Participation Points! Love them or Hate them?

classroom management participation teaching Dec 29, 2022

Let’s talk about participation points. In my opinion, participation points punish introverts and reward extroverts. If you use them, I’d like to challenge you to reflect on why you use them and what is your desired result.

My son is a painfully shy introvert. He causes no problems in class, does all his homework, and is respectful and polite. In his Japanese class he has earned A+’s on all his tests and assignments yet he has an A- in class. Why? Participation points. He tries to participate but he is a thoughtful processor; and, by the time he is ready to answer, the teacher has moved on. He is shy and while he is giving himself a pep talk to walk up to the board and correct a sentence in front of the whole class, another student has already done it. Because of this, he does not earn the coveted “participation point” for the day and it has dropped his grade significantly.

If you use participation points, take a moment to reflect if you are using them in a way that rewards extroverts and punishes introverts. Participation should be more than just a student getting noticed. Participation is also about quietly listening to everything that is being taught, absorbing it, and preparing to use it in a meaningful way.

I have a non-standard way of doing participation points. Well, to be honest, I don’t give out participation points anymore. Instead, I walk around the room and individually thank the students who are on task and not making my job harder. However, when I did use participation points, mine was a decreasing system, rather than an increasing system. All my students started out with a random number of points for a random time period. Usually something like 40 points per month, or 10 per week if I needed to break it into smaller chunks. As long as the student was on-task they wouldn’t lose points. However, if a student was off task enough that they needed points deducted, the student and their parents would see the number decreasing. I found this to be a much more effective way of dealing with discipline issues as the student would see that grade start to tumble and see how their behavior was influencing their grade.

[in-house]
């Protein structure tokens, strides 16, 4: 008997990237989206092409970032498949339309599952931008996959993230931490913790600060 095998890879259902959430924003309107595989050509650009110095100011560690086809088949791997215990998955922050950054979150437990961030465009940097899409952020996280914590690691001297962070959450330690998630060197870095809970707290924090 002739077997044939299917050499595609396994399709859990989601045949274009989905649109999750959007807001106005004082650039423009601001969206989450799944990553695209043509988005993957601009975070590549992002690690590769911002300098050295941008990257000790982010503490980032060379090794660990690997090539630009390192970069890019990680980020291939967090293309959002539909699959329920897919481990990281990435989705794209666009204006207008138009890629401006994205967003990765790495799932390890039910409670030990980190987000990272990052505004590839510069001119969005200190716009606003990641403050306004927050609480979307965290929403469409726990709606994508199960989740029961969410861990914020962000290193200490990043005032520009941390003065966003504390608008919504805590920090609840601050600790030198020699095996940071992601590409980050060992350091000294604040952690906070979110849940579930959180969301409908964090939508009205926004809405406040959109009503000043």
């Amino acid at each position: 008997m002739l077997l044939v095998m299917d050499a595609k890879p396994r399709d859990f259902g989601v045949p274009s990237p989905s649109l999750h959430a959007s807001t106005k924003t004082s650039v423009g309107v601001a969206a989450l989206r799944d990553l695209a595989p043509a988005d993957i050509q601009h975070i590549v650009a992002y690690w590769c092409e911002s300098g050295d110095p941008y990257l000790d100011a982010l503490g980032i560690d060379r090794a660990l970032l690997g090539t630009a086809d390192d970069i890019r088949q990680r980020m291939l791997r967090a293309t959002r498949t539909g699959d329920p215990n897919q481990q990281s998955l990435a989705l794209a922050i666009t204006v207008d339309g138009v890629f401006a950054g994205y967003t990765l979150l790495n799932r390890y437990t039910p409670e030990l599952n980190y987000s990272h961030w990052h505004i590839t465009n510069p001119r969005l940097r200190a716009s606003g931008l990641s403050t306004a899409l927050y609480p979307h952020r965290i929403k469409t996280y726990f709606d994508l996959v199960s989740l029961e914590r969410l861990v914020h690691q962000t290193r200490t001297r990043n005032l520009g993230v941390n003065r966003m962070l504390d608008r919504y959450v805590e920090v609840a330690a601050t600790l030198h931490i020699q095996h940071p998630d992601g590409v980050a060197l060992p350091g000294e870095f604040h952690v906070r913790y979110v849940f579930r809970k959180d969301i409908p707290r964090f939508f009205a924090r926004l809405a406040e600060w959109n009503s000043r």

I don’t know if participation points are effective, but I would challenge you to reflect on how you use them. Is your system doing what you want it to? Is it to stop discipline issues? If it's to encourage participation are you including all the ways that students can participate or just the ways that extroverts show? If you say, “Well, I want to reward my students who actively participate in class,” then make a list of all the ways there are for a student to participate besides raising their hand. You might be missing the student who always knows the answer because they are always listening, but are just too much of a slow processor to answer you before you've moved on to the next question.

My son's Japanese teacher will sometimes have team activities and the team that comes in first place gets their points for the day. What do you think of that?

What are some ways you use to give participation points that doesn't punish the introverts?



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